By Fareed Zakaria, CNN, July 28th, 2011
I know you have all heard so much about the debt ceiling that you're probably exhausted. But I think it's important to point out a few facts because this matter has been so clouded by rhetoric. Why does no one else, except Denmark, have a debt ceiling?
Because when a legislature votes to authorize spending at a certain level but authorizes tax revenues at a lower level, it is assumed that the government will have to borrow the difference. The vote to have higher expenditures than tax revenues is - in effect - a vote to borrow money to cover the difference. And in the United States, Congress - including Republicans - voted for a budget in which expenditures exceeded tax revenues. The logical consequence of that budget - again, passed by Republicans and Democrats, is that the government has to make up the difference by borrowing.
To come at it now after the budget has been passed is like getting your Visa bill and calling up the company
to say, "Actually we don't want to buy all that stuff we bought."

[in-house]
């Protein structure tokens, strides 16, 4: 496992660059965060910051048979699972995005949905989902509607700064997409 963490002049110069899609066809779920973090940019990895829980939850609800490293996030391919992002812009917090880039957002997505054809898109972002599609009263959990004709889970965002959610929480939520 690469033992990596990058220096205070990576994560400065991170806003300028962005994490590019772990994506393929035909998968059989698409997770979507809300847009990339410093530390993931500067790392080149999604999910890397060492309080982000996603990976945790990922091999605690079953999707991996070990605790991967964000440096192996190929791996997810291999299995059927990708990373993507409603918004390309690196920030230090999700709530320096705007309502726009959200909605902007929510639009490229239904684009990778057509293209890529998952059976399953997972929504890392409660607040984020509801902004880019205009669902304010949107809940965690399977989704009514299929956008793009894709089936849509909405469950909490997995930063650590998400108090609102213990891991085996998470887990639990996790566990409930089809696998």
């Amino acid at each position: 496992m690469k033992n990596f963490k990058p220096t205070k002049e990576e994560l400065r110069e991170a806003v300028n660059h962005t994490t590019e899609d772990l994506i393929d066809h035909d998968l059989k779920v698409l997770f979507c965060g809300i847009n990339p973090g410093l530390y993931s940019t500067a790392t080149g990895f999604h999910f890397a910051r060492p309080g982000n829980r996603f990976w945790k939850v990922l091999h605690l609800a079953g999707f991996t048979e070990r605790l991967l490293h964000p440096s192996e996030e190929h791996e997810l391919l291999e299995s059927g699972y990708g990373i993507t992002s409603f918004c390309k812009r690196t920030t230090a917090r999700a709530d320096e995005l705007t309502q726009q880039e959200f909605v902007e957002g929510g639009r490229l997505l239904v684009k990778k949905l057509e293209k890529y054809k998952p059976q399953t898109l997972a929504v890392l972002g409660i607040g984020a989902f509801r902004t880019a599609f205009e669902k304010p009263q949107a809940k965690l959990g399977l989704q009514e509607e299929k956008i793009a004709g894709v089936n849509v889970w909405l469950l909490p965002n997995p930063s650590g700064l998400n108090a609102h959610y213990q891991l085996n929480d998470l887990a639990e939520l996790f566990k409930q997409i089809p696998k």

None of these things are happening because the United States is running deficits. In fact, the world has been lending money to the United States more cheaply than ever before. We face downgrades and investor panic not because of our deficits but because we are behaving like deadbeats, refusing to pay our bills.
We do have a large deficit and debt and we do need to get it under control. But that is not an excuse to endanger the good standing of the United States. First you pay the bills and then you figure out how to change your spending habits. The tragedy here is that the damage may already have been done. From now on, every time the debt ceiling needs to be raised, the world will wonder: Will the U.S. stand by its promises or will it break them? Something that was taken for granted - the credibility of the United States - is now surrounded by uncertainty.